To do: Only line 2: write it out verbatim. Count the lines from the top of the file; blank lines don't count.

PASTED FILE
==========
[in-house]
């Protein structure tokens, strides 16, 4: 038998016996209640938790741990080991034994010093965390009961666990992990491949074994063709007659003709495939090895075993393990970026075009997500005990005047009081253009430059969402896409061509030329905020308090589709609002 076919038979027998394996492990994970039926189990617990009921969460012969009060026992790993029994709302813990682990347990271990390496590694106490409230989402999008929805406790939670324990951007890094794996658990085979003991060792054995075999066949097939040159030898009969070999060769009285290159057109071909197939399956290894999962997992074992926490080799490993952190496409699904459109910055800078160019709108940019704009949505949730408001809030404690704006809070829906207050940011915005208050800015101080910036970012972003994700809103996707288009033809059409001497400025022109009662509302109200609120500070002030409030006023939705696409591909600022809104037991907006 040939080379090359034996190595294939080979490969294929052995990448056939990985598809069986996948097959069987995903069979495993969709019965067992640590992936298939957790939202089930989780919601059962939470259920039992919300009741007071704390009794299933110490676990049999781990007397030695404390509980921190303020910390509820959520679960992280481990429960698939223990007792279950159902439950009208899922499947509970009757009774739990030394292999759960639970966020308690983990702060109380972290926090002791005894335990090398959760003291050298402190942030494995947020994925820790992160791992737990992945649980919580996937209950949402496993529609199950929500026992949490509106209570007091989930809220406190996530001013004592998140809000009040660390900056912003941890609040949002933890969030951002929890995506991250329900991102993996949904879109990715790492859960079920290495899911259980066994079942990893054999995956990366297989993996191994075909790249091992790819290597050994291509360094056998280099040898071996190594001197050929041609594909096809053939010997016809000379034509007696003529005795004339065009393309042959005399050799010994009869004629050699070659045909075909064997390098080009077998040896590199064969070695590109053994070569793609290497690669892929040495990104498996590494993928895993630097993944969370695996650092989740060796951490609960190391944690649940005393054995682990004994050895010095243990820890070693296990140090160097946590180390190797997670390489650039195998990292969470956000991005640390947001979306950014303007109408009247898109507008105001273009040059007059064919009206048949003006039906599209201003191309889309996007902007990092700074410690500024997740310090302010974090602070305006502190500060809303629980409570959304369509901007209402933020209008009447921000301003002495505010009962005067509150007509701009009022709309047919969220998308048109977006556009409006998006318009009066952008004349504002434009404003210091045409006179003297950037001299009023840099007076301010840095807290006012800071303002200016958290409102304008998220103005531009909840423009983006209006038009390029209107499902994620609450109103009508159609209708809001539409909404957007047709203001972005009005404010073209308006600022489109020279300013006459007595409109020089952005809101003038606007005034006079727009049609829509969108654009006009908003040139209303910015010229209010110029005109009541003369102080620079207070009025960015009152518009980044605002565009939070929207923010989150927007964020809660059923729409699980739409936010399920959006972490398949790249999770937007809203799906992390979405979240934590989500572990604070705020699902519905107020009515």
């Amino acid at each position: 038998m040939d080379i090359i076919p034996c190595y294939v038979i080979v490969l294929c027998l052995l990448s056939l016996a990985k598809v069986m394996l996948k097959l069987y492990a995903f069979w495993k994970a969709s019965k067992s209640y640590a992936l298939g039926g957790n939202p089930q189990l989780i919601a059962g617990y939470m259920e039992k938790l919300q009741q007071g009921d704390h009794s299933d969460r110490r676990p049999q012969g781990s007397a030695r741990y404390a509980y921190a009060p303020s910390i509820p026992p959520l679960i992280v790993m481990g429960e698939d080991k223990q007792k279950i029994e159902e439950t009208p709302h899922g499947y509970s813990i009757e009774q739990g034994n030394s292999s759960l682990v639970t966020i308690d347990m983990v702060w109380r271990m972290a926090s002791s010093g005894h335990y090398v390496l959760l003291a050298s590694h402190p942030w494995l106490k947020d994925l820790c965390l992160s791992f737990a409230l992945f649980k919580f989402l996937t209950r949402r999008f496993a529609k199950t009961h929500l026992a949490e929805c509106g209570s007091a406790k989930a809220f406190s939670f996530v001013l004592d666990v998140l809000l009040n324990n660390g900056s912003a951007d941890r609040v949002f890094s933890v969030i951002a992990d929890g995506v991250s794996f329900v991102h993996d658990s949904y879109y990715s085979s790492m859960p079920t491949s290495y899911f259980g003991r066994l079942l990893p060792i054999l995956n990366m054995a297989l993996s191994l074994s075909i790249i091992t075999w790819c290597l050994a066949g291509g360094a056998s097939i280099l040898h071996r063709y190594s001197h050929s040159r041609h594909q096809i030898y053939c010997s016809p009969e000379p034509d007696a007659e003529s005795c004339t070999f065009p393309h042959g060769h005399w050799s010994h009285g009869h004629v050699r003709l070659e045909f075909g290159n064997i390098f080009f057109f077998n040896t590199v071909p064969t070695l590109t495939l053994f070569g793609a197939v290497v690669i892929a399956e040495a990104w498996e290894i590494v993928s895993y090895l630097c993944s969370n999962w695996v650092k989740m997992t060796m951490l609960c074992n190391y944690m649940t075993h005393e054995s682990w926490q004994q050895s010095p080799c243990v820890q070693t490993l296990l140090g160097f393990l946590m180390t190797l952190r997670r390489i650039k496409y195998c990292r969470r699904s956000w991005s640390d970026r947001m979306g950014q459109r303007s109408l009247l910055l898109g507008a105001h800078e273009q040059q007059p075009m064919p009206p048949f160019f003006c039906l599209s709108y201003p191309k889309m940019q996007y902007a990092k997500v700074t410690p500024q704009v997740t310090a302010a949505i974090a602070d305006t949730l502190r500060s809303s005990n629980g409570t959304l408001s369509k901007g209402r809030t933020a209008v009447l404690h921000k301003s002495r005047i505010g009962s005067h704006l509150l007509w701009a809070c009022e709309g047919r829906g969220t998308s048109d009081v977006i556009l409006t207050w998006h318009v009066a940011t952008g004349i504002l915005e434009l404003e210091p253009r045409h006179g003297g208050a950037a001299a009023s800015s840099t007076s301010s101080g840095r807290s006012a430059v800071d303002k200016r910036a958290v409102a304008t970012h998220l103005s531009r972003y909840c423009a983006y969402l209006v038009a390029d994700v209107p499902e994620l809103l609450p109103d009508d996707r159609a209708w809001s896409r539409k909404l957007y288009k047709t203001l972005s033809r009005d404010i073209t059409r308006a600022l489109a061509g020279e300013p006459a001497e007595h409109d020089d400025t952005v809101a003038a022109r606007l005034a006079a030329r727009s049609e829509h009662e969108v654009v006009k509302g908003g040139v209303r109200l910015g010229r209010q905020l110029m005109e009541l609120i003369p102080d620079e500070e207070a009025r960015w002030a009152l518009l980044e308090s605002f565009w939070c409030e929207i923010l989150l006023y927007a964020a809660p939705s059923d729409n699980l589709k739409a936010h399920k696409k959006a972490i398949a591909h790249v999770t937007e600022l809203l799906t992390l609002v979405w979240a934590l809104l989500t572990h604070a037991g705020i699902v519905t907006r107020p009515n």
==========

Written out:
């Protein structure tokens, strides 16, 4: 038998016996209640938790741990080991034994010093965390009961666990992990491949074994063709007659003709495939090895075993393990970026075009997500005990005047009081253009430059969402896409061509030329905020308090589709609002 076919038979027998394996492990994970039926189990617990009921969460012969009060026992790993029994709302813990682990347990271990390496590694106490409230989402999008929805406790939670324990951007890094794996658990085979003991060792054995075999066949097939040159030898009969070999060769009285290159057109071909197939399956290894999962997992074992926490080799490993952190496409699904459109910055800078160019709108940019704009949505949730408001809030404690704006809070829906207050940011915005208050800015101080910036970012972003994700809103996707288009033809059409001497400025022109009662509302109200609120500070002030409030006023939705696409591909600022809104037991907006 040939080379090359034996190595294939080979490969294929052995990448056939990985598809069986996948097959069987995903069979495993969709019965067992640590992936298939957790939202089930989780919601059962939470259920039992919300009741007071704390009794299933110490676990049999781990007397030695404390509980921190303020910390509820959520679960992280481990429960698939223990007792279950159902439950009208899922499947509970009757009774739990030394292999759960639970966020308690983990702060109380972290926090002791005894335990090398959760003291050298402190942030494995947020994925820790992160791992737990992945649980919580996937209950949402496993529609199950929500026992949490509106209570007091989930809220406190996530001013004592998140809000009040660390900056912003941890609040949002933890969030951002929890995506991250329900991102993996949904879109990715790492859960079920290495899911259980066994079942990893054999995956990366297989993996191994075909790249091992790819290597050994291509360094056998280099040898071996190594001197050929041609594909096809053939010997016809000379034509007696003529005795004339065009393309042959005399050799010994009869004629050699070659045909075909064997390098080009077998040896590199064969070695590109053994070569793609290497690669892929040495990104498996590494993928895993630097993944969370695996650092989740060796951490609960190391944690649940005393054995682990004994050895010095243990820890070693296990140090160097946590180390190797997670390489650039195998990292969470956000991005640390947001979306950014303007109408009247898109507008105001273009040059007059064919009206048949003006039906599209201003191309889309996007902007990092700074410690500024997740310090302010974090602070305006502190500060809303629980409570959304369509901007209402933020209008009447921000301003002495505010009962005067509150007509701009009022709309047919969220998308048109977006556009409006998006318009009066952008004349504002434009404003210091045409006179003297950037001299009023840099007076301010840095807290006012800071303002200016958290409102304008998220103005531009909840423009983006209006038009390029209107499902994620609450109103009508159609209708809001539409909404957007047709203001972005009005404010073209308006600022489109020279300013006459007595409109020089952005809101003038606007005034006079727009049609829509969108654009006009908003040139209303910015010229209010110029005109009541003369102080620079207070009025960015009152518009980044605002565009939070929207923010989150927007964020809660059923729409699980739409936010399920959006972490398949790249999770937007809203799906992390979405979240934590989500572990604070705020699902519905107020009515």